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On the Street: How do you keep employees motivated?

The recession has caused many companies to cut back on awarding increases in salary—a method many managersHigh five! traditionally rely on as a motivator. Advantage asked its readers for suggestions on keeping employees motivated when budgets are tight. Here are their answers.

 

Use a personal touch

Isabel Graf

Isabel Graf

The most important thing is to know your employees and understand what is important to each of them. Then tailor your actions to fit the needs of the individual. A personal touch goes a long way! Here are some ways to do that:

• Hand write a thank you note or congratulations for a specific action an employee did. Use company note cards or blank cards. Be sure to acknowledge the effort the employee took.

• Celebrate birthdays—either individually or monthly. Send a card with a handwritten note, bring in bagels or a cake. Give the birthday person a hat or badge to wear on his/her special day.

• Create a ritual for celebrating goals or reaching milestones. At one company the manager called the group together, acknowledged each person who met goals, and asked them to ring a school bell. People looked forward to that five-minute celebration.

—Isabel Graft, principal
Insights 2 Talent, www.insights2talent.com.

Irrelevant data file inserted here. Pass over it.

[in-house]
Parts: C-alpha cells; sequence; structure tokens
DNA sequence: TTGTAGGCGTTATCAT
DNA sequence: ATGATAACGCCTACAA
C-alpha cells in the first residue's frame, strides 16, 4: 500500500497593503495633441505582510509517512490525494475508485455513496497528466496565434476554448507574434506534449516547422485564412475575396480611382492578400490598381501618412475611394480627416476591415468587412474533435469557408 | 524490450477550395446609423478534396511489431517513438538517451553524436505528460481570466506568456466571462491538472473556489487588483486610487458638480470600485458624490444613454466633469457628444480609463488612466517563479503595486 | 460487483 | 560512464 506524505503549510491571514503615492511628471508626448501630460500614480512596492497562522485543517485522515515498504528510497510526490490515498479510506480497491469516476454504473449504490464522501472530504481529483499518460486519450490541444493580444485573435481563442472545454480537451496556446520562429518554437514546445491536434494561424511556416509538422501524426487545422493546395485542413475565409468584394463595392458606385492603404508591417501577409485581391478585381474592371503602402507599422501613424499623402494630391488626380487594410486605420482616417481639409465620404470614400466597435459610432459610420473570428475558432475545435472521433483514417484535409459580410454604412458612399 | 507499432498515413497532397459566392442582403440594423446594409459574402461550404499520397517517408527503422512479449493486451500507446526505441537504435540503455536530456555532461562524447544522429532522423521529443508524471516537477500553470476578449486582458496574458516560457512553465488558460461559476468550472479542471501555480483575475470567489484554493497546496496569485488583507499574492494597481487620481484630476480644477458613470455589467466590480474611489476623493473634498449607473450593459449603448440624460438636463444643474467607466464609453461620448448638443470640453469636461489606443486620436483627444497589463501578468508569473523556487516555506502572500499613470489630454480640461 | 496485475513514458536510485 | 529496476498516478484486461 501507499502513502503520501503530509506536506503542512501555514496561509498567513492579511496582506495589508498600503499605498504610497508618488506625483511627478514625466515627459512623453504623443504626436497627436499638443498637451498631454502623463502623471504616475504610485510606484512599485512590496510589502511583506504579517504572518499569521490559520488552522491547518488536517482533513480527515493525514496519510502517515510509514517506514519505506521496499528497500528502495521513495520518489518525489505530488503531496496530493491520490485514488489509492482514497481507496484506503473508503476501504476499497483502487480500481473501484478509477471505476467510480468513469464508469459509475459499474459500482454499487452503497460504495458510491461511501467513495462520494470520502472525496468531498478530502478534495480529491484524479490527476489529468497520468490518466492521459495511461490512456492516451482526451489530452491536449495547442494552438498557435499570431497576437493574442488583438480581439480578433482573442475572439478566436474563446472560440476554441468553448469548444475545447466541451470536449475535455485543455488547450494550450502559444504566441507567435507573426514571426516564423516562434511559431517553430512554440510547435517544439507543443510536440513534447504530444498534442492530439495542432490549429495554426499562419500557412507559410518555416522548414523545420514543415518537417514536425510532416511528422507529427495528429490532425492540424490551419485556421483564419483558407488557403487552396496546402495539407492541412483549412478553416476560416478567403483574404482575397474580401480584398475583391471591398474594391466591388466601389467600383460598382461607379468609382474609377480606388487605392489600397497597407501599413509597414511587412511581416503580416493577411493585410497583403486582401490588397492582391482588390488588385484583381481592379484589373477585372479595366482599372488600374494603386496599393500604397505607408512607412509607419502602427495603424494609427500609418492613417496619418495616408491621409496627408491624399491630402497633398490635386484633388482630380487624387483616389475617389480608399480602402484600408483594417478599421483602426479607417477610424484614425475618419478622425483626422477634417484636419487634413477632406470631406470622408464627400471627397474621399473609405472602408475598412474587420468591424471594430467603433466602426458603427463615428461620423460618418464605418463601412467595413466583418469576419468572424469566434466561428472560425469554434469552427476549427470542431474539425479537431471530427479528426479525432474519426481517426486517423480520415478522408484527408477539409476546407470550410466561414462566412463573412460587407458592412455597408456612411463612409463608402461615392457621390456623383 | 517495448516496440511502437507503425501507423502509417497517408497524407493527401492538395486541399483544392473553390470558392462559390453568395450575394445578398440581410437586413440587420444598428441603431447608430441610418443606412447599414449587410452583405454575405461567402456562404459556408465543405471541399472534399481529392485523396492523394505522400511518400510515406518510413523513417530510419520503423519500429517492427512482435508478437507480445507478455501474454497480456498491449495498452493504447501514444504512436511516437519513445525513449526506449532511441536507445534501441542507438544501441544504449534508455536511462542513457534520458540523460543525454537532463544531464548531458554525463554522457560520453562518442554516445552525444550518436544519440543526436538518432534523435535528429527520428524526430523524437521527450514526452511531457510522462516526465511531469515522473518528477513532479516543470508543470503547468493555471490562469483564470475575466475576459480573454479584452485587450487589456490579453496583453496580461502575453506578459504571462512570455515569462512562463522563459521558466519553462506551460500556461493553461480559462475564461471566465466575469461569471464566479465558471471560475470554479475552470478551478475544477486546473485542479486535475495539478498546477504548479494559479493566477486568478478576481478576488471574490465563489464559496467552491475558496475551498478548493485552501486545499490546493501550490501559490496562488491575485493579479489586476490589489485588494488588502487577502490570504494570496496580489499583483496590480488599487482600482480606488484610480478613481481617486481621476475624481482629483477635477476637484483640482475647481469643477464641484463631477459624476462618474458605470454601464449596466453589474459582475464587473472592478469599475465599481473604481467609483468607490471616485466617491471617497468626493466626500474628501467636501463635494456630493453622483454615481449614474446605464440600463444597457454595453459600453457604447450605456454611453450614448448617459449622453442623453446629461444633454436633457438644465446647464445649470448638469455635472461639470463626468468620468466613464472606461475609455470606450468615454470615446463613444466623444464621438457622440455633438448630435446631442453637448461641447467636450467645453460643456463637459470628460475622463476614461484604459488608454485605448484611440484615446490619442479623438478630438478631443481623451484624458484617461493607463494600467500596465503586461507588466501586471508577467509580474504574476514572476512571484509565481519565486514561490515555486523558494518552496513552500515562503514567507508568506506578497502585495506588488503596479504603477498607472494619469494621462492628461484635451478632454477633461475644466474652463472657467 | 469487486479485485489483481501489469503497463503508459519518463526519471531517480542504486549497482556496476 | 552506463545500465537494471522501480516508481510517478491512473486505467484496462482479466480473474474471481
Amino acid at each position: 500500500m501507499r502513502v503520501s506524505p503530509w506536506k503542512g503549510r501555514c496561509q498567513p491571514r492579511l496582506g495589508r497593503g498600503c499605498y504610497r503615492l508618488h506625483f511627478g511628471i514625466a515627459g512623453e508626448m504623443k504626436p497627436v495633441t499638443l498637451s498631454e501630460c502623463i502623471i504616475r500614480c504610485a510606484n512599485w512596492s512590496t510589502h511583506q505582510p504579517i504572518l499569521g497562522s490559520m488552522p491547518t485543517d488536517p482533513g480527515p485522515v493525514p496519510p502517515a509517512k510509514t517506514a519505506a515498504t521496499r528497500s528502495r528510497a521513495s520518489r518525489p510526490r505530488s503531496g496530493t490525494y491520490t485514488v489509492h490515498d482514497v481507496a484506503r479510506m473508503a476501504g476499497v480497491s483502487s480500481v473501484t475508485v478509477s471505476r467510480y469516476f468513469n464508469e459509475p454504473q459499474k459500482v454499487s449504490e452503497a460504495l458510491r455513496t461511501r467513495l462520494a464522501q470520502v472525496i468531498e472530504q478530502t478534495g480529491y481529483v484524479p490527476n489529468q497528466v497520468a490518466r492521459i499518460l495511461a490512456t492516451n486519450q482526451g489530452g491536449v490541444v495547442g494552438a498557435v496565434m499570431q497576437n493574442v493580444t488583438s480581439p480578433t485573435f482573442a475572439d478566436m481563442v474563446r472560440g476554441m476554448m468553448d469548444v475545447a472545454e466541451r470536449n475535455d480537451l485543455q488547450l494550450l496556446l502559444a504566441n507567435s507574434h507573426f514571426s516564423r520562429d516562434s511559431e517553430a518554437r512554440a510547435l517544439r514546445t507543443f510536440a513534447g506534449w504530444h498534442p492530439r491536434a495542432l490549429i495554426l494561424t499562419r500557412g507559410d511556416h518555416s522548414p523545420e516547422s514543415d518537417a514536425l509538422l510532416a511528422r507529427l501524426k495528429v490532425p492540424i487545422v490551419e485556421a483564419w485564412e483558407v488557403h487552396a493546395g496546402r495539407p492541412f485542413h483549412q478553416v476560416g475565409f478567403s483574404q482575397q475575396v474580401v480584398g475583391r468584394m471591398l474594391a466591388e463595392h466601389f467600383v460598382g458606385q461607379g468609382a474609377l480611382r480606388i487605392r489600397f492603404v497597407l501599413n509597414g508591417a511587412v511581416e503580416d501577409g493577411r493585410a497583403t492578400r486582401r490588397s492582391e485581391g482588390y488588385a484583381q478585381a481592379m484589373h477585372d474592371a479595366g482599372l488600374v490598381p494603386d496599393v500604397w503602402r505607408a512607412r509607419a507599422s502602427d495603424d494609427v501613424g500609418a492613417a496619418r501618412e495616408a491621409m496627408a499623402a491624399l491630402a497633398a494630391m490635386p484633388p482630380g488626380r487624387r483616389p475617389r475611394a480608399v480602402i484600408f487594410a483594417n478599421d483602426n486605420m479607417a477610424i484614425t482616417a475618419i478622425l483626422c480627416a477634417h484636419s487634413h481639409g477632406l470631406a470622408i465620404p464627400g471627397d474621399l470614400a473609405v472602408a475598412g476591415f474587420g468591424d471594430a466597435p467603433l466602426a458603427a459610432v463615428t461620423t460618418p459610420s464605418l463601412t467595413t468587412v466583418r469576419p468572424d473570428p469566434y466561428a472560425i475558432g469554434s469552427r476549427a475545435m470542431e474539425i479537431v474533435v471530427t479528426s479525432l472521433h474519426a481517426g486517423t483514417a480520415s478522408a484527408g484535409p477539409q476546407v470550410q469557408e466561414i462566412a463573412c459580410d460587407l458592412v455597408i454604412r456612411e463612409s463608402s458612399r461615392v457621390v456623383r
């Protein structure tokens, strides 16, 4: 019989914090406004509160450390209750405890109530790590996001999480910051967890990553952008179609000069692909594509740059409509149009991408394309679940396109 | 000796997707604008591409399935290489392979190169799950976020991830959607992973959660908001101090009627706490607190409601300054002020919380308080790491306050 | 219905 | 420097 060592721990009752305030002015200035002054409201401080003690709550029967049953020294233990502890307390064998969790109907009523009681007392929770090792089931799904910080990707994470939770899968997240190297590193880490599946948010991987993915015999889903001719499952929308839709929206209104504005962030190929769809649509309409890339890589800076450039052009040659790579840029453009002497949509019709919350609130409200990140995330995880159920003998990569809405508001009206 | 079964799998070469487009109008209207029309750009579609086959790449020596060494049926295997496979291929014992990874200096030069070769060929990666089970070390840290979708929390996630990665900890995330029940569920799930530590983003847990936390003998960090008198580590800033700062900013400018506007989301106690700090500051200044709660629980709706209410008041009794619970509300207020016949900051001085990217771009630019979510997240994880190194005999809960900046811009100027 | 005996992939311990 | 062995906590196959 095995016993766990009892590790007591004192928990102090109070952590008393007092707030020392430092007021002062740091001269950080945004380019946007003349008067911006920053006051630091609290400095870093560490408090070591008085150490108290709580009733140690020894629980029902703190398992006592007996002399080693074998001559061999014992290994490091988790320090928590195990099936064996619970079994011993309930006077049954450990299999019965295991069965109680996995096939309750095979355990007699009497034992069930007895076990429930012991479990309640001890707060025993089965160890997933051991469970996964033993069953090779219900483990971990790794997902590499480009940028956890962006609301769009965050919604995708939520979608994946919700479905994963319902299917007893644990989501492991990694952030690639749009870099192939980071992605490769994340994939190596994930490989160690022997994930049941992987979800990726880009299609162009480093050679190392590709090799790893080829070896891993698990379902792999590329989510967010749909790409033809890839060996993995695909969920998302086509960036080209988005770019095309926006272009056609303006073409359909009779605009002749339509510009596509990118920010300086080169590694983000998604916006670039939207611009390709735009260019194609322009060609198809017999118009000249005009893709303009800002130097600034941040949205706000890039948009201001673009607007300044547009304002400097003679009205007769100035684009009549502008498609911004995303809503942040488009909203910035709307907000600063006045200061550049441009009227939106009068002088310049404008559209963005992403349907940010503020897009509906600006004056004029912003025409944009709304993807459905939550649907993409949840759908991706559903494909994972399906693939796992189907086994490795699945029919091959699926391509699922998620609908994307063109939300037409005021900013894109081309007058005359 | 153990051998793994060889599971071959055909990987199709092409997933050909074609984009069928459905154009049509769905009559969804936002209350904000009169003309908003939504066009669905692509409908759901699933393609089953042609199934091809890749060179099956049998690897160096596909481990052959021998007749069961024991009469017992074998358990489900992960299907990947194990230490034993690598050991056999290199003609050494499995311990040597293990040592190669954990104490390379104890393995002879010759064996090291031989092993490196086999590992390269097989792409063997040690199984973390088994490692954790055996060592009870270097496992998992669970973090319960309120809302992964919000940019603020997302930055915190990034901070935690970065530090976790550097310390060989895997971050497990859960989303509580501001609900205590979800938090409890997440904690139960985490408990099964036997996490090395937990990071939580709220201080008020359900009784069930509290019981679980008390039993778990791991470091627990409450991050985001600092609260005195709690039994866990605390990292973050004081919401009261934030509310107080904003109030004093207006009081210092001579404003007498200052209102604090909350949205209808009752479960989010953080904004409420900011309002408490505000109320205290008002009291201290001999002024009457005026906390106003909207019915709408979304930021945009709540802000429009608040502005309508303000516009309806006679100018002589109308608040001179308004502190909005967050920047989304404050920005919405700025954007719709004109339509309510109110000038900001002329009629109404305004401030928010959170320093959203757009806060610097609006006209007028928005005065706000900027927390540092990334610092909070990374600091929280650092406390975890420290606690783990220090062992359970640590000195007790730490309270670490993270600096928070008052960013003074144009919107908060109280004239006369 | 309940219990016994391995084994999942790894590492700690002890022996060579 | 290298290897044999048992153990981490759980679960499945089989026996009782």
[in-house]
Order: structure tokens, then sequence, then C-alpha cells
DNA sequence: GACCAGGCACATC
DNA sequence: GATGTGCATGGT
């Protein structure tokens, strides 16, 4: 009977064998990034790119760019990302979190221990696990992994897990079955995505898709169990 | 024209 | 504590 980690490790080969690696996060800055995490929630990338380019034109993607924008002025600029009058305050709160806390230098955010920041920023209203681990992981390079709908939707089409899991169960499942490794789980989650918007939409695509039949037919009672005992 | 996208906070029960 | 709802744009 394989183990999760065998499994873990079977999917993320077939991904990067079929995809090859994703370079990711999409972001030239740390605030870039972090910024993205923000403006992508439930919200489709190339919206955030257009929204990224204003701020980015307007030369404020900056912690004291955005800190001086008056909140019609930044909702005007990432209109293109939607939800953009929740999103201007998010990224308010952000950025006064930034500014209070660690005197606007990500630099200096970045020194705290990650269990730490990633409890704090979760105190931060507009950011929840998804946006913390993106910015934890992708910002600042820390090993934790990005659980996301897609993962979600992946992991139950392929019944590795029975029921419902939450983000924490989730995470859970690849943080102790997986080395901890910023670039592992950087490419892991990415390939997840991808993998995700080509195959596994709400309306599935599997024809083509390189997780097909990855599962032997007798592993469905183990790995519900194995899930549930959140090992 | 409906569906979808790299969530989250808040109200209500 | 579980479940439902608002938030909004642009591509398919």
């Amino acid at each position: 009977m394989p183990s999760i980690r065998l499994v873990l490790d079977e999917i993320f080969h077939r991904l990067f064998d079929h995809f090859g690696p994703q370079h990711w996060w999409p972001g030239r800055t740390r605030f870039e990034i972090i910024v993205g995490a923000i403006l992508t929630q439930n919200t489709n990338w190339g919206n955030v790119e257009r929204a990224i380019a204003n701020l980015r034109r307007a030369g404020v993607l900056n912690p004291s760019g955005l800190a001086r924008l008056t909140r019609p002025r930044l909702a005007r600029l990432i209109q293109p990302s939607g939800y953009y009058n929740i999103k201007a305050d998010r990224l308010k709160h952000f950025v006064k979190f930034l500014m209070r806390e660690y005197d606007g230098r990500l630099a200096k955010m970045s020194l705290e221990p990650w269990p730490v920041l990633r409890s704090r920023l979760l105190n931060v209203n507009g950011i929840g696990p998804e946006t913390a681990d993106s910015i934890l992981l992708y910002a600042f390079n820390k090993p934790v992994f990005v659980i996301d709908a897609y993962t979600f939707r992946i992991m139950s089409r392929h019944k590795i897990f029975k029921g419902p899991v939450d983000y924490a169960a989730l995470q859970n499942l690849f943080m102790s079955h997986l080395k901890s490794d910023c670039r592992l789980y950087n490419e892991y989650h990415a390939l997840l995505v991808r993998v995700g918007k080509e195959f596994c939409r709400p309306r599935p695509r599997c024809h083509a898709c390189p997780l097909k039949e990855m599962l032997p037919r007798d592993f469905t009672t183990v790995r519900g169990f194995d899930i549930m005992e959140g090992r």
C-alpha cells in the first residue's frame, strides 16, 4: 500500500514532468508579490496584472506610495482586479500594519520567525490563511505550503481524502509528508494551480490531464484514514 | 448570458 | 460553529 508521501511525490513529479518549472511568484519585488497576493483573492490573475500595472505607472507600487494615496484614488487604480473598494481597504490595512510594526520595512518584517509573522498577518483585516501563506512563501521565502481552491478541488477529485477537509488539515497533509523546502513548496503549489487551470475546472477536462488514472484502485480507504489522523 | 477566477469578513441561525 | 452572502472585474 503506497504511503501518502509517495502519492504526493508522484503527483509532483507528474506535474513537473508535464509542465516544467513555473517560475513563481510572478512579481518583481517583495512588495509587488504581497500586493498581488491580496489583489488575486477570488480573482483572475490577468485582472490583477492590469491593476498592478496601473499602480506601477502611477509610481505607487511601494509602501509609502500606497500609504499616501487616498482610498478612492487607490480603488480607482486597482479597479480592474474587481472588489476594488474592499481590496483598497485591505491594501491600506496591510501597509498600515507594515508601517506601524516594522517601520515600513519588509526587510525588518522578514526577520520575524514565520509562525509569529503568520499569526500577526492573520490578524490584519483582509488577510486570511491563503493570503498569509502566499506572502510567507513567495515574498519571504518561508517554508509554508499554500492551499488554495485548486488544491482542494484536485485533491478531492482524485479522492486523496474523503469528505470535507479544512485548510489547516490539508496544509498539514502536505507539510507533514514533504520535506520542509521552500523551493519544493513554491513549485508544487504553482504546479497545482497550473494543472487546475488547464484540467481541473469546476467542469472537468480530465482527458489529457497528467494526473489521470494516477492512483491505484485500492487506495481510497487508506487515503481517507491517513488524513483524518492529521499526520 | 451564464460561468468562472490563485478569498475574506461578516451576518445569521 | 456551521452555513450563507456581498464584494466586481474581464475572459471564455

Offer small perks

Tanya Guydos

Tanya Guydos

Since large salary increases have not been an option for our institution, the bank and its branches offer smaller perks to reward and recognize our teams. These include giving time off on the person’s birthday, gift cards for meeting goals, and the opportunity to attend offsite networking events. We also like to have monthly breakfasts or lunches as a way to say “thank you.”

—Tanya Guydos, vice president and branch manager
Florida Bank, www.flbank.com

 

Give ad hoc awards

When raises are not an option, consider other ways to make employees feel good about themselves, which in turn will

Lucy Markert

Lucy Markert

motivate them to perform better. Some things to consider for rewarding individual performance include:

• Certificates for a job well done,

• Recognition on a wall-of-fame,

• High visibility work assignments,

• Gift cards and self-development books or training opportunities,

• Fun activities, such as a spa day, tickets to the symphony or a sporting event.

Although some of these recognitions have a cost associated with them, the ad hoc nature avoids developing an entitlement mentality, and giving these rewards is usually more effective in reinforcing a desired performance behavior—provided they are linked to the performance.

To reward team performance, consider pizza parities, barbeques, and end-of-day ice cream socials. These can provide a forum for you to send or reinforce company messages regarding performance, strategic business direction, and values.

—Lucy Markert, managing partner
The HR consulting Group,

 

Offer good benefits

Joanne Parks

Joanne Parks

Child care has its high and low seasons, and budgets are always tight. During the high (holiday) season, I provide performance bonuses as a way to keep employees motivated. But I find that a better motivator is providing benefits to my employees. We offer free healthcare to our employees as well as a matching 401(k)—something that is highly unusual in this industry.

—Joanne T. Parks, owner/director
Parks’ Place Daycare & Learning Center LLC, www.parksplacelearningcenter.com


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